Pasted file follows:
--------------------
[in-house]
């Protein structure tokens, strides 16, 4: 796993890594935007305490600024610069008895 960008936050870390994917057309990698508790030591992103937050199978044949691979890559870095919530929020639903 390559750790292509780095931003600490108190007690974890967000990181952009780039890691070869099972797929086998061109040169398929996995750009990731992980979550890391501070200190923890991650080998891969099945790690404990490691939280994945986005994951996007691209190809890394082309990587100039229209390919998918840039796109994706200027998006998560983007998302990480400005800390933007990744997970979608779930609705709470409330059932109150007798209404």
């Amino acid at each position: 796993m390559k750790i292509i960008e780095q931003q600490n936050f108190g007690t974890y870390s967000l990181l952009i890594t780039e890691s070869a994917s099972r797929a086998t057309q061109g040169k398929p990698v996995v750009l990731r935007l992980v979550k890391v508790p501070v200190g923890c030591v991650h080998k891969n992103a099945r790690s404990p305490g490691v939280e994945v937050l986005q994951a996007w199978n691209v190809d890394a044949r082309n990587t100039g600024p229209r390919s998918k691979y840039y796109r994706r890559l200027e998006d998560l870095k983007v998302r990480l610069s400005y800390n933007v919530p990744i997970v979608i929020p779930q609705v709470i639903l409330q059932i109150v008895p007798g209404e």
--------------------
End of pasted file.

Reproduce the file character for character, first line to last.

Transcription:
[in-house]
């Protein structure tokens, strides 16, 4: 796993890594935007305490600024610069008895 960008936050870390994917057309990698508790030591992103937050199978044949691979890559870095919530929020639903 390559750790292509780095931003600490108190007690974890967000990181952009780039890691070869099972797929086998061109040169398929996995750009990731992980979550890391501070200190923890991650080998891969099945790690404990490691939280994945986005994951996007691209190809890394082309990587100039229209390919998918840039796109994706200027998006998560983007998302990480400005800390933007990744997970979608779930609705709470409330059932109150007798209404």
């Amino acid at each position: 796993m390559k750790i292509i960008e780095q931003q600490n936050f108190g007690t974890y870390s967000l990181l952009i890594t780039e890691s070869a994917s099972r797929a086998t057309q061109g040169k398929p990698v996995v750009l990731r935007l992980v979550k890391v508790p501070v200190g923890c030591v991650h080998k891969n992103a099945r790690s404990p305490g490691v939280e994945v937050l986005q994951a996007w199978n691209v190809d890394a044949r082309n990587t100039g600024p229209r390919s998918k691979y840039y796109r994706r890559l200027e998006d998560l870095k983007v998302r990480l610069s400005y800390n933007v919530p990744i997970v979608i929020p779930q609705v709470i639903l409330q059932i109150v008895p007798g209404e």